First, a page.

3,385 research outputs found

    Opposing the toxic apartheid: The painted veil of the COVID‐19 pandemic, race and racism

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    This article is a personal reflection of how the coronavirus exposes ‘shocking’ levels of racism against us, and our vulnerability as Chinese women living in Britain. By reflecting our experiences of verbal and physical race‐based violence connected to coronavirus, we explore the fluidity of our racial identities, the taken‐for‐granted racial stereotypes and white privilege, and everyday racism in the UK. Can the vulnerable use vulnerability as an agent to shift the moment of helplessness? We contribute to the uncomfortable yet important debate on racism against Chinese women living in the UK through voicing up our embodied vulnerability as invisible and disempowered subjects to this viral anti‐Chinese racism. This is a form of resistance where we care for the racialized and marginalized others. In doing so, we lift the painted veil of the pandemic, race and racism to collectively combat racial inequalities

    Social capital theory: a cross-cutting analytic for teacher/therapist work in integrating children's services?

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    Reviewing relevant policy, this article argues that the current 'integration interlude' is concerned with reformation of work relations to create new forms of 'social capital'. The conceptual framework of social capital has been used by government policy-makers and academic researchers to examine different types, configurations and qualities of relationships, including professional relations, and how these may function as resources. Focusing on the co-work of teachers and speech and language therapists, this analysis introduces social capital as a means of understanding the impact of integrating children's services on professional practitioner groups and across agencies. Social capital theory is compared to alternative theoretical perspectives such as systems and discourse theories and explored as an analytic offering a multi-level typology and conceptual framework for understanding the effects of policy and governance on interprofessional working and relationships. A previous application of social capital theory in a literature review is introduced and analysed, and instances of the additionality provided by a social capital analysis is offered. The article concludes that amongst the effects of current policy to re-design children's services are the reconstruction of professionals' knowledge/s and practices, so it is essential that such policy processes that have complex and far-reaching effects are transparent and coherent. It is also important that new social capital relations in children's services are produced by groups representative of all involved, importantly including those practitioner groups charged in policy to work differently together in future integrated services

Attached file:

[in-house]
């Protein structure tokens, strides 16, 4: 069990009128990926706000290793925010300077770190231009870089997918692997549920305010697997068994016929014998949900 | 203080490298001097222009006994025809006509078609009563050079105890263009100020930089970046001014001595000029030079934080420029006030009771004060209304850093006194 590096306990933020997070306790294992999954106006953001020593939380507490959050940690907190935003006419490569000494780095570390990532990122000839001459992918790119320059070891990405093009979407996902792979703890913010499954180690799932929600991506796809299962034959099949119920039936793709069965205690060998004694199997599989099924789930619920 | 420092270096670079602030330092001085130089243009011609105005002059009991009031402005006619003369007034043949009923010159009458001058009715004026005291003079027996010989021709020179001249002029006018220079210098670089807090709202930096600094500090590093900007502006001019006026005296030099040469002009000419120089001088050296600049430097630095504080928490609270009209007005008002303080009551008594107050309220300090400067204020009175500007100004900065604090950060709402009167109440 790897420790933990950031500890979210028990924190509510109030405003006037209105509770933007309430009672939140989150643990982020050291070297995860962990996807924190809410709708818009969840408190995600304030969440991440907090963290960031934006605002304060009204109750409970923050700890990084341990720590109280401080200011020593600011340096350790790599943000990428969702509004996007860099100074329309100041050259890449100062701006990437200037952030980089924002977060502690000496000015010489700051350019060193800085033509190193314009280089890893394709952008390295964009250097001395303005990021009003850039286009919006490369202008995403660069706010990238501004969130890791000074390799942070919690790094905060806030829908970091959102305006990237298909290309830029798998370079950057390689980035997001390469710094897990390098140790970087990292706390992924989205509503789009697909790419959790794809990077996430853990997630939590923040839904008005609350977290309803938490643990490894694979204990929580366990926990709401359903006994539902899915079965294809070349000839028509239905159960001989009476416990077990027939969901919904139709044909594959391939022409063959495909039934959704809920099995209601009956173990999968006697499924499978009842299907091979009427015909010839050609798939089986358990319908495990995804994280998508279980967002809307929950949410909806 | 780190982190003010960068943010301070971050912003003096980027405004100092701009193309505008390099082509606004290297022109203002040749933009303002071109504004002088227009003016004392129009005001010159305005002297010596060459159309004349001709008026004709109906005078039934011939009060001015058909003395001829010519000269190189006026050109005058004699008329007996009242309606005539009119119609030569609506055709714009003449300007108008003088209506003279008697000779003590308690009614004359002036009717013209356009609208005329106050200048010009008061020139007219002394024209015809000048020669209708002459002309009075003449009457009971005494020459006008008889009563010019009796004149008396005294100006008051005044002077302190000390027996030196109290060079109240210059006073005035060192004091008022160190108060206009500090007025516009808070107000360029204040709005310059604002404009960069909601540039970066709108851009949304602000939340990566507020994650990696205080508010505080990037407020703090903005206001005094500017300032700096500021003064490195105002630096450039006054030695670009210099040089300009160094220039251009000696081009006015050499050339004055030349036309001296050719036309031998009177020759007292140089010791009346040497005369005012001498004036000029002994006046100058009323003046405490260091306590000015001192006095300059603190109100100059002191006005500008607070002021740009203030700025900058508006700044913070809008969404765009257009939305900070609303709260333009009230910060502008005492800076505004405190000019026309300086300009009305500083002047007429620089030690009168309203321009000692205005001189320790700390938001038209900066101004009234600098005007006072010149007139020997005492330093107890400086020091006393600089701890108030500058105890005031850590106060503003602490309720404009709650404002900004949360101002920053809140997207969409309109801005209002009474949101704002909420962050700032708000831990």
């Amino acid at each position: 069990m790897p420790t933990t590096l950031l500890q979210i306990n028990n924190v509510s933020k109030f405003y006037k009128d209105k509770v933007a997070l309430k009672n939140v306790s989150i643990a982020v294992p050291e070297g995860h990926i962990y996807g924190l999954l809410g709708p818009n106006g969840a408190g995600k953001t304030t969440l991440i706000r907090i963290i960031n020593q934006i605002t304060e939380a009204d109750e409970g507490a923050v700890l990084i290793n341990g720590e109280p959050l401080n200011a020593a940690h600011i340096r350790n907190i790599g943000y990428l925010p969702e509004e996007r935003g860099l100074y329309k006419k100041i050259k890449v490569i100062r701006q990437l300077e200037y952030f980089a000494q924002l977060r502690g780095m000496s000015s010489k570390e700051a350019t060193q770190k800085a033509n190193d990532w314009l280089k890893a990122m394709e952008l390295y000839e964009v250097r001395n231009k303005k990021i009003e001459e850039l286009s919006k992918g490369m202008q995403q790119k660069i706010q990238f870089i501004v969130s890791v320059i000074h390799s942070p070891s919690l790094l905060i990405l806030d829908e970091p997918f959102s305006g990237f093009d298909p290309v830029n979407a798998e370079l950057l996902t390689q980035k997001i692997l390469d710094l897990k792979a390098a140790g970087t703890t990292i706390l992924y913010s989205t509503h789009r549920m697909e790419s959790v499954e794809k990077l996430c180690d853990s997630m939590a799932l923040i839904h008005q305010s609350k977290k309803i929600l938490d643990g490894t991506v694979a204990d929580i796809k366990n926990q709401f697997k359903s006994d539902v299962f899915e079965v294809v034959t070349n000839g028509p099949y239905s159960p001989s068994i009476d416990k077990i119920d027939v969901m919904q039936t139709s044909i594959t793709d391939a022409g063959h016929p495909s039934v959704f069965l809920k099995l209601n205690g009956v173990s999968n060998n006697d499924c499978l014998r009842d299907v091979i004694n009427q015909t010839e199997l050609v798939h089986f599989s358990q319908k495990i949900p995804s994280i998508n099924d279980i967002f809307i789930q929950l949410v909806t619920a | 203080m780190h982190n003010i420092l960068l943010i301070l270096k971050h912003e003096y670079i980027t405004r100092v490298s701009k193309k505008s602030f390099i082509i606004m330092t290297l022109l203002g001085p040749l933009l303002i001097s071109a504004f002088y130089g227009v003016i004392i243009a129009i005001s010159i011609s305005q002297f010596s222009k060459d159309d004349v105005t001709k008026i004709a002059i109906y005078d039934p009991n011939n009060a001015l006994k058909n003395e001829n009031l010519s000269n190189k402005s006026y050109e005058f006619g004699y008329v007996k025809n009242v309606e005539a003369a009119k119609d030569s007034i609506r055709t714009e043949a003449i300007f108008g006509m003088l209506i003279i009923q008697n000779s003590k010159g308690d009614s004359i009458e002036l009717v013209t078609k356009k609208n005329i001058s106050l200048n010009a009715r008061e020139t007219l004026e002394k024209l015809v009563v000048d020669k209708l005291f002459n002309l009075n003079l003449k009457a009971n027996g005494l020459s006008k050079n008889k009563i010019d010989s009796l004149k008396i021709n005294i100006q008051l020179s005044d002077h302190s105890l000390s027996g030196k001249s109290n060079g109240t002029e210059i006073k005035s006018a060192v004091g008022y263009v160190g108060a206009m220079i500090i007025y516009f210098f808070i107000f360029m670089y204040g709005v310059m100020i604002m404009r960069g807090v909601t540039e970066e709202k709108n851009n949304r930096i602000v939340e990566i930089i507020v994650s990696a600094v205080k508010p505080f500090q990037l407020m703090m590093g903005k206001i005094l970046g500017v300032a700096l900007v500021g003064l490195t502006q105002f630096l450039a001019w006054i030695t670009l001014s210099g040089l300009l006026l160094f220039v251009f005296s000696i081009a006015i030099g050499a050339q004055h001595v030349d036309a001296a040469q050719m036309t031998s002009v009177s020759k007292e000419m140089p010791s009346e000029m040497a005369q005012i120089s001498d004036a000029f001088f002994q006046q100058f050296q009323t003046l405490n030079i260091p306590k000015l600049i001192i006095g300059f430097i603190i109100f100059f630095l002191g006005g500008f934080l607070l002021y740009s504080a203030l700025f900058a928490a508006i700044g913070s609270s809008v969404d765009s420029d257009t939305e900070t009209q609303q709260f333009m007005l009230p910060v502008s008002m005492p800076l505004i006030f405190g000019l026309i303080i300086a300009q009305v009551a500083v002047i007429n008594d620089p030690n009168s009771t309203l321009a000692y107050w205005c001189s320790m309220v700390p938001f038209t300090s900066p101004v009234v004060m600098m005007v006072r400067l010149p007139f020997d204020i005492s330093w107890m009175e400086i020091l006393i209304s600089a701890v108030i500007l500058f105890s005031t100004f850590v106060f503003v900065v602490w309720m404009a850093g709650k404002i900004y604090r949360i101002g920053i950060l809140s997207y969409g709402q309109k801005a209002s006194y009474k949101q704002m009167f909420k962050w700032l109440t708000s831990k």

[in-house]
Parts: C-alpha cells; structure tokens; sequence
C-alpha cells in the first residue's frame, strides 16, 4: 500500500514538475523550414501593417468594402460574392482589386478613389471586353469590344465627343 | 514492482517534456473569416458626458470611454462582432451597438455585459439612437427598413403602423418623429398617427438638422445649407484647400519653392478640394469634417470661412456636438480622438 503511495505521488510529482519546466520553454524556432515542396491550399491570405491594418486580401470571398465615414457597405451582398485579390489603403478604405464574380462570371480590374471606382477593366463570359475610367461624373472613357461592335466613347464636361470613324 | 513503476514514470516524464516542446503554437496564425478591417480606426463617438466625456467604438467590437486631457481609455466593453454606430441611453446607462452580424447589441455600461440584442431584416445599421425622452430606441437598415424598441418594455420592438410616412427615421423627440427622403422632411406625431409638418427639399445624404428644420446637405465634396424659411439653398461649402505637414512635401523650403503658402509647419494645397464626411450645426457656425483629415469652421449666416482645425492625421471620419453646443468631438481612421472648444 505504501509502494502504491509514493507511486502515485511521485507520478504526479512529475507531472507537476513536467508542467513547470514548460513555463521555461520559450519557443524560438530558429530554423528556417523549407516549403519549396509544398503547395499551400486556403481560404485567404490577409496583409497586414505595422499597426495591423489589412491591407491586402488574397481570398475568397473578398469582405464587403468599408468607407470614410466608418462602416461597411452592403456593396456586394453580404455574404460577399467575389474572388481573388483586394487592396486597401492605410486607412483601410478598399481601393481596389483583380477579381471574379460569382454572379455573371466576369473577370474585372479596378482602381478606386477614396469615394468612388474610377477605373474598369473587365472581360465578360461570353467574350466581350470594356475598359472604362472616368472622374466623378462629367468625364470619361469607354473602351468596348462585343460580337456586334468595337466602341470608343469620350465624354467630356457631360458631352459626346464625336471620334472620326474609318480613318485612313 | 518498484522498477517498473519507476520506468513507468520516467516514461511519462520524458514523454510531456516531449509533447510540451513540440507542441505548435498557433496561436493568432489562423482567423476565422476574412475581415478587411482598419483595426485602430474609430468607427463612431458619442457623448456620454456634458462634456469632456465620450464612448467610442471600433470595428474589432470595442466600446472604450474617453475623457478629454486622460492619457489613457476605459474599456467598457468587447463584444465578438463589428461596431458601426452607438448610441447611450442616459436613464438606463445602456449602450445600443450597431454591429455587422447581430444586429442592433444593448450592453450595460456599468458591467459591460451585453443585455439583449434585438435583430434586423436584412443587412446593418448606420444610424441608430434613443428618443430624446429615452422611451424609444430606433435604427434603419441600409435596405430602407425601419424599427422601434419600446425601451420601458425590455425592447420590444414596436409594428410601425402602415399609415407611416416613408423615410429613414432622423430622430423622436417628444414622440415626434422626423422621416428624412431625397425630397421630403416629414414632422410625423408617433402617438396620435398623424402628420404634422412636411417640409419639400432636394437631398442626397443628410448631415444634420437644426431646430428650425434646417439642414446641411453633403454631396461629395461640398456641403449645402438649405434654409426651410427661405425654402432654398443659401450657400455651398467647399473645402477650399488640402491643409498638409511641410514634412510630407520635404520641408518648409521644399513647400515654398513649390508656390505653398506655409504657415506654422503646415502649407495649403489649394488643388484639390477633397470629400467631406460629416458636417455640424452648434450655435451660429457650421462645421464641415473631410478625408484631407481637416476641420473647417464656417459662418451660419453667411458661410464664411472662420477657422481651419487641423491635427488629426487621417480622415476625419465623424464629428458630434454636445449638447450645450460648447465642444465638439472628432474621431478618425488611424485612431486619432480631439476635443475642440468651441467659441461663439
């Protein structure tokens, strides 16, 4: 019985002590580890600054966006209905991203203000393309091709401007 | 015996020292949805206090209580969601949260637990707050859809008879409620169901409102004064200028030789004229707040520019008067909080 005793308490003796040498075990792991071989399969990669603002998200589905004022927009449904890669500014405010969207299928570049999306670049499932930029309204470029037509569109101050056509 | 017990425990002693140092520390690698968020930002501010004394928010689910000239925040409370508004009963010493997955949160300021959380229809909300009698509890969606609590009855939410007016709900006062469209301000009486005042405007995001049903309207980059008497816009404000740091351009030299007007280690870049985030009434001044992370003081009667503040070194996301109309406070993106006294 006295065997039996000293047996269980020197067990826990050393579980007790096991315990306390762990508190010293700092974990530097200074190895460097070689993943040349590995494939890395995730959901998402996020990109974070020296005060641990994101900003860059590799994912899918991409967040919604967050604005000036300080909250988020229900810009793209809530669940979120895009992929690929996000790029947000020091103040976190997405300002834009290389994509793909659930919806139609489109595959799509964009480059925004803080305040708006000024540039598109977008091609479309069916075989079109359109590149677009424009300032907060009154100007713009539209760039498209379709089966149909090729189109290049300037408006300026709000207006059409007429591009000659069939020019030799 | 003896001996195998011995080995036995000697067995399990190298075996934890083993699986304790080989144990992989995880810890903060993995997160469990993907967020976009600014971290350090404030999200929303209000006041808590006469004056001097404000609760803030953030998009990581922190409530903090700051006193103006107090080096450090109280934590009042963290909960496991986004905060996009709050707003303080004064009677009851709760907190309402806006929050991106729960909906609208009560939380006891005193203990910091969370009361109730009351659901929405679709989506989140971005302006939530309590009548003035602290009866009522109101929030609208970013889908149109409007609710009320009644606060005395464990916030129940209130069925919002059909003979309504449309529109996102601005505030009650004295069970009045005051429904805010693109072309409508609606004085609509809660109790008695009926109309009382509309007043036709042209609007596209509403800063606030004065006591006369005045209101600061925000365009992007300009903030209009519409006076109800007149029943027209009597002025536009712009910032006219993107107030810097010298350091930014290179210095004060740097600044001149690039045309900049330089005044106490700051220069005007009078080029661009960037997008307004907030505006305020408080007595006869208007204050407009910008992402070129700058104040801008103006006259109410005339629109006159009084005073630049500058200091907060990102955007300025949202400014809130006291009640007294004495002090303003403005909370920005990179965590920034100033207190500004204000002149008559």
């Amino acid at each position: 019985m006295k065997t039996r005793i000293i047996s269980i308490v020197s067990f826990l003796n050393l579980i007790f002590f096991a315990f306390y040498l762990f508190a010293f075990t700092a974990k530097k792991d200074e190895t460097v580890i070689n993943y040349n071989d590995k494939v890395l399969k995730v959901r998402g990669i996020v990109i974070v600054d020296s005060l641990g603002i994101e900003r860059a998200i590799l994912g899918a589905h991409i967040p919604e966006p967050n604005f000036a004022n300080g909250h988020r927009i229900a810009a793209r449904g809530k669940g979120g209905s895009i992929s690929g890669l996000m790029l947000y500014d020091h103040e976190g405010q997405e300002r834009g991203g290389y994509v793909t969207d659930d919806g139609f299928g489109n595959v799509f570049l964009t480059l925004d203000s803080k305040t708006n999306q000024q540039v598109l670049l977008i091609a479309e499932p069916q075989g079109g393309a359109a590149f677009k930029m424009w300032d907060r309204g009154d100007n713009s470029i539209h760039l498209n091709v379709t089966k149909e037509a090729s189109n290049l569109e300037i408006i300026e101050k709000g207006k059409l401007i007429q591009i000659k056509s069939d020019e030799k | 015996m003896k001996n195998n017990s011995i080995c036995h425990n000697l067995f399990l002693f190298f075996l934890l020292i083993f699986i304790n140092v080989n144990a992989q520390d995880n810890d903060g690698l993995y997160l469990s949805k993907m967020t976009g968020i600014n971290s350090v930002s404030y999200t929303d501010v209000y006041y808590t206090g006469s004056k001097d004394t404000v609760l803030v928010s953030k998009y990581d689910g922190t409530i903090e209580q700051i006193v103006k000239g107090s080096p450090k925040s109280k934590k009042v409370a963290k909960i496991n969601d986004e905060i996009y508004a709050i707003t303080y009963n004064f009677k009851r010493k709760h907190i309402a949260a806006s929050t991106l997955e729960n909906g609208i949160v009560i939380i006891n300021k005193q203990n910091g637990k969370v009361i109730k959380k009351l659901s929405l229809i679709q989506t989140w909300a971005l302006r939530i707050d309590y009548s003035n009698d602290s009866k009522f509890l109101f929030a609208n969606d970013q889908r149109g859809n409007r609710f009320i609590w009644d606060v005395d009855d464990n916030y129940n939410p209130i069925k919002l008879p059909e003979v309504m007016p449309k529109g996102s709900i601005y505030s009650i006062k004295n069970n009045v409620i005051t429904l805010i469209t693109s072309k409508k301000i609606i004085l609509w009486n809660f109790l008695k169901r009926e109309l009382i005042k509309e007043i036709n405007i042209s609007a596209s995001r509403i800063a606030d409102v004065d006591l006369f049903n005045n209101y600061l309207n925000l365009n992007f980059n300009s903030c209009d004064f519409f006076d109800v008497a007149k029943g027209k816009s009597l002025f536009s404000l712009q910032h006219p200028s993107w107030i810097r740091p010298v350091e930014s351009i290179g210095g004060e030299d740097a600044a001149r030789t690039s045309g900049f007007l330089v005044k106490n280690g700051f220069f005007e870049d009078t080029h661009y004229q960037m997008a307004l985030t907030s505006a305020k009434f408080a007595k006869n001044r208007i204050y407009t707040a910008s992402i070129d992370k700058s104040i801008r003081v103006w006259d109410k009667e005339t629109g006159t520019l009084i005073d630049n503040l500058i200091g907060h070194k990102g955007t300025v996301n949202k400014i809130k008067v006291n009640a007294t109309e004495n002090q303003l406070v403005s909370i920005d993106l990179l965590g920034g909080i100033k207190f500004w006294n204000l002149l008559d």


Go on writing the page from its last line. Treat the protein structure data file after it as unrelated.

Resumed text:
How a turn to critical race theory can contribute to our understanding of 'race', racism and anti-racism in sport

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    As long as racism has been associated with sport there have been consistent, if not coordinated or coherent, struggles to confront its various forms. Critical race theory (CRT) is a framework established to challenge these racialized inequalities and racism in society and has some utility for anti-racism in sport. CRT's focus on social justice and transformation are two areas of convergence between critical race theorists and anti-racists. Of the many nuanced and pernicious forms of racism, one of the most obvious and commonly reported forms of racism in sport, racial abuse, has been described as a kind of dehumanizing process by Gardiner (2003), as those who are its target are simultaneously (re)constructed and objectified according to everyday myth and fantasy. However, this is one of the many forms of everyday racist experiences. Various forms of racism can be experienced in boardrooms, on television, in print, in the stands, on the sidelines and on the pitch. Many times racism is trivialized and put down as part of the game (Long et al., 2000), yet its impact is rarely the source of further exploration. This article will explore the conceptualization of 'race' and racism for a more effective anti-racism. Critical race theory will also be used to explore the ideas that underpin considerations of the severity of racist behaviour and the implications for anti-racism. © The Author(s) 2010